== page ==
Nonprofit Sector

Three Lessons from Pay for Success Investing

January 24, 2017

This blog originally appeared in Opportunity Finance Network’s January 24, 2017 digest.

Pay for Success projects are underway in communities across the country -- providing homes for struggling families, job training to people with steep barriers to employment, and high-quality  education to children in low-income neighborhoods. CDFIs have played a critical role in developing the U.S. Pay for Success market. Beyond the benefits that the limited number of active projects are delivering to people in need, Pay for Success (PFS) is important as a model for approaches to funding social change based on measurable results. In 2013, Nonprofit Finance Fund committed to investing over $1 million in PFS projects across a range of issue areas and geographies. These investments have informed our advisory work, influenced the development of the recently revamped Pay for Success Learning Hub as a field resource,  and deepened our understanding of a tool that has drawn much attention in the world of social-sector financing.

A few years and several investments later, here are three observations for CDFIs considering involvement in Pay for Success.

PFS Investing Requires New Skills and Flexibility

As I wrote earlier this year, investors have to reconfigure their tools when evaluating PFS projects. Underwriting an organization’s management, operating environment, and project plans may be familiar territory, but assessing scientific evidence, evaluation designs, and financial models built around social outcomes is another story. Not all CDFIs will have the in-house capacity to underwrite each of these elements and may rely on outside consultants or even other investors with complementary subject-matter expertise and experience with PFS. With that in mind, NFF and other investors are using their experience to develop frameworks for underwriting, structuring, and documentation that may help establish more efficiency and reduce barriers for new entrants to the PFS field.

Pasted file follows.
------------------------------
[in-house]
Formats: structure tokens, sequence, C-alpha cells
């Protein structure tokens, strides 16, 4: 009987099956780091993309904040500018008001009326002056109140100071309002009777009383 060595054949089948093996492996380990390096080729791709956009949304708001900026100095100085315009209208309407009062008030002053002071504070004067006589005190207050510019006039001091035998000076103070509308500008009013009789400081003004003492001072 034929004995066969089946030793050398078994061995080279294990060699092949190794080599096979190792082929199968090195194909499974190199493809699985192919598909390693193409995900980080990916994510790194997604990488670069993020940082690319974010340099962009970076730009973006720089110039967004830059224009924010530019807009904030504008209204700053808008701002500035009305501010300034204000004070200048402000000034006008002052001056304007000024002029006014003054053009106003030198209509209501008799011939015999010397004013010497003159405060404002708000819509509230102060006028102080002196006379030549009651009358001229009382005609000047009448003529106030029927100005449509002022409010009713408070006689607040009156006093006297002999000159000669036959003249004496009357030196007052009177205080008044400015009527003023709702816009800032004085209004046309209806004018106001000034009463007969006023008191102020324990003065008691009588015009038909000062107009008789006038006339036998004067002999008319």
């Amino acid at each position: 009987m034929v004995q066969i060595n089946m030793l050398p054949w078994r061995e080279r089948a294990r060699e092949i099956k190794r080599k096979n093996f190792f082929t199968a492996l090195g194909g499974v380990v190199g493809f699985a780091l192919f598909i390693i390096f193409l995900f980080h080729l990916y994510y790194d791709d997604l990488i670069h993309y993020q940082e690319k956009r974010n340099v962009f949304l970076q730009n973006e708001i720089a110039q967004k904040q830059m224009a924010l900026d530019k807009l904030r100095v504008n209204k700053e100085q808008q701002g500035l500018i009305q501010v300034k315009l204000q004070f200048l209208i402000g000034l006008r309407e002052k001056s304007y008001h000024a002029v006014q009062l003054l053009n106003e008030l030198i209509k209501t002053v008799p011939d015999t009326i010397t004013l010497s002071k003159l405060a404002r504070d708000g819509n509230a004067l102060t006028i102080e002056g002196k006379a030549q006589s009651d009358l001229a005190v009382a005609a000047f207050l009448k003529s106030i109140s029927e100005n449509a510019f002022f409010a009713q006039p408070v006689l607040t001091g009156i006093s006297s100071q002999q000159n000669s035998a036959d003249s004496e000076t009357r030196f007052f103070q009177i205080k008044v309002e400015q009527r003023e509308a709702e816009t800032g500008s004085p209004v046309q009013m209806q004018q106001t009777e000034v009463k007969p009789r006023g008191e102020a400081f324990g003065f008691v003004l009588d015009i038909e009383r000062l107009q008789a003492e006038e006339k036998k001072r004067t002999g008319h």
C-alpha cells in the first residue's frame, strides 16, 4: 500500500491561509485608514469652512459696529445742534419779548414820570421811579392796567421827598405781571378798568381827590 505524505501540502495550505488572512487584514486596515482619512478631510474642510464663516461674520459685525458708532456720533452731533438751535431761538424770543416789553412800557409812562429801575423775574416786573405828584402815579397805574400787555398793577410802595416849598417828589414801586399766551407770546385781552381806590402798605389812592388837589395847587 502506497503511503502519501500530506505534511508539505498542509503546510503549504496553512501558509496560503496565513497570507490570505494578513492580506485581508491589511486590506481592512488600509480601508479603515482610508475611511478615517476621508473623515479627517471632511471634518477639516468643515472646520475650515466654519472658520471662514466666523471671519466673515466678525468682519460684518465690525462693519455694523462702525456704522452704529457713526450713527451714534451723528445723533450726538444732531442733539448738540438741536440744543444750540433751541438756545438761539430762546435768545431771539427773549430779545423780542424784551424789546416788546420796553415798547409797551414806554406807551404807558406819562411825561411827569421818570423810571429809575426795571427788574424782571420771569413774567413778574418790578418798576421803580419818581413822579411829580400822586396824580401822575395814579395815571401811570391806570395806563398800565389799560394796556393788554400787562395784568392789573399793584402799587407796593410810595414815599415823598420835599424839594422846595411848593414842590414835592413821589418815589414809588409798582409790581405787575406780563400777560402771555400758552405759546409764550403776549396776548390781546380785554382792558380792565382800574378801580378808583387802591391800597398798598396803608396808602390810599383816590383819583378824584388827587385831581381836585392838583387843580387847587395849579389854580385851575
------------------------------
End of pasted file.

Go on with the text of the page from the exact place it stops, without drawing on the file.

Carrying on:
Projects are Time-Intensive, and the Closing is Just the Beginning

While some consistency has emerged around things like financial returns, termination events, and lenders’ rights and remedies, PFS investments are still far more customized than standardized, and are often time-intensive to close as a result. Even after a project launches, issues are likely to arise that require additional attention. For example, if enrollment fails to meet benchmarks or early indicators of outcomes are below expectations, the PFS contract may require lender consent to make adjustments to the program and contract. While asset management of these investments can be time consuming, most CDFIs already have experience managing complicated, multi-stakeholder transactions. Think New Markets Tax Credits, public-private partnerships, and place-based financing strategies.

Thus far, capital availability has been somewhat constrained because of the significant time and capacity required, but as PFS contracts and processes move toward standardization, CDFIs may be well positioned to leverage their experience managing complex investments to play a bigger role in this market.